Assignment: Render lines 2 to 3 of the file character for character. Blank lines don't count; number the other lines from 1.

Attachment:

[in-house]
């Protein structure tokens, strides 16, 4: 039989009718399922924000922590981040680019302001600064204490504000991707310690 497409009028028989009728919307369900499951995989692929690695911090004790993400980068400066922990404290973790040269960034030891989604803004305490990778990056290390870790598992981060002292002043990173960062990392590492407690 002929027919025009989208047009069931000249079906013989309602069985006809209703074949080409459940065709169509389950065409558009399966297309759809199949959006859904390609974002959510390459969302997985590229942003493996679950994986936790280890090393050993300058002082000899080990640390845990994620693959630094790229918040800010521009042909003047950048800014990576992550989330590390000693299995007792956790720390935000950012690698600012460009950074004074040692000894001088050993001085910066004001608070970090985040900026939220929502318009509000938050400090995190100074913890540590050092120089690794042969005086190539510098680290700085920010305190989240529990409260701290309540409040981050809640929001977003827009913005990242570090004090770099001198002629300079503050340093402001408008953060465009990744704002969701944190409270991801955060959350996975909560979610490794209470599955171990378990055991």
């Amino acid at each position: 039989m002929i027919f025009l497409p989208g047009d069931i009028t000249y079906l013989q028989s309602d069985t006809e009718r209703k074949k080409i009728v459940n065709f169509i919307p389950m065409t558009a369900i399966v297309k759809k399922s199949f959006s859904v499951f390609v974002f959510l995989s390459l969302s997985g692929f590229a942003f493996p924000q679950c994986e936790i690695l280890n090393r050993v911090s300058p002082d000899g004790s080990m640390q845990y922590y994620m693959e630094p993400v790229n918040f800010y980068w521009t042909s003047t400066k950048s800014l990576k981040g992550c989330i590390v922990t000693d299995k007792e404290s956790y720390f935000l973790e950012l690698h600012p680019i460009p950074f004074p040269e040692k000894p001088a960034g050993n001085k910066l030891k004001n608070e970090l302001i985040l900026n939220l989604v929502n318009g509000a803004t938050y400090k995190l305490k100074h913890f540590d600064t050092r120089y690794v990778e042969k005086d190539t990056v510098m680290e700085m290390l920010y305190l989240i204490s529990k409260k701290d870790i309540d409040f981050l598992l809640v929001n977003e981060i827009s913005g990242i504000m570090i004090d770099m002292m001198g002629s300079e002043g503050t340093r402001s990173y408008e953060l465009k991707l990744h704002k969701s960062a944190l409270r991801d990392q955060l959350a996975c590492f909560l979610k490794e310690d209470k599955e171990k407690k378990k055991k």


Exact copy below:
């Protein structure tokens, strides 16, 4: 039989009718399922924000922590981040680019302001600064204490504000991707310690 497409009028028989009728919307369900499951995989692929690695911090004790993400980068400066922990404290973790040269960034030891989604803004305490990778990056290390870790598992981060002292002043990173960062990392590492407690 002929027919025009989208047009069931000249079906013989309602069985006809209703074949080409459940065709169509389950065409558009399966297309759809199949959006859904390609974002959510390459969302997985590229942003493996679950994986936790280890090393050993300058002082000899080990640390845990994620693959630094790229918040800010521009042909003047950048800014990576992550989330590390000693299995007792956790720390935000950012690698600012460009950074004074040692000894001088050993001085910066004001608070970090985040900026939220929502318009509000938050400090995190100074913890540590050092120089690794042969005086190539510098680290700085920010305190989240529990409260701290309540409040981050809640929001977003827009913005990242570090004090770099001198002629300079503050340093402001408008953060465009990744704002969701944190409270991801955060959350996975909560979610490794209470599955171990378990055991």
């Amino acid at each position: 039989m002929i027919f025009l497409p989208g047009d069931i009028t000249y079906l013989q028989s309602d069985t006809e009718r209703k074949k080409i009728v459940n065709f169509i919307p389950m065409t558009a369900i399966v297309k759809k399922s199949f959006s859904v499951f390609v974002f959510l995989s390459l969302s997985g692929f590229a942003f493996p924000q679950c994986e936790i690695l280890n090393r050993v911090s300058p002082d000899g004790s080990m640390q845990y922590y994620m693959e630094p993400v790229n918040f800010y980068w521009t042909s003047t400066k950048s800014l990576k981040g992550c989330i590390v922990t000693d299995k007792e404290s956790y720390f935000l973790e950012l690698h600012p680019i460009p950074f004074p040269e040692k000894p001088a960034g050993n001085k910066l030891k004001n608070e970090l302001i985040l900026n939220l989604v929502n318009g509000a803004t938050y400090k995190l305490k100074h913890f540590d600064t050092r120089y690794v990778e042969k005086d190539t990056v510098m680290e700085m290390l920010y305190l989240i204490s529990k409260k701290d870790i309540d409040f981050l598992l809640v929001n977003e981060i827009s913005g990242i504000m570090i004090d770099m002292m001198g002629s300079e002043g503050t340093r402001s990173y408008e953060l465009k991707l990744h704002k969701s960062a944190l409270r991801d990392q955060l959350a996975c590492f909560l979610k490794e310690d209470k599955e171990k407690k378990k055991k």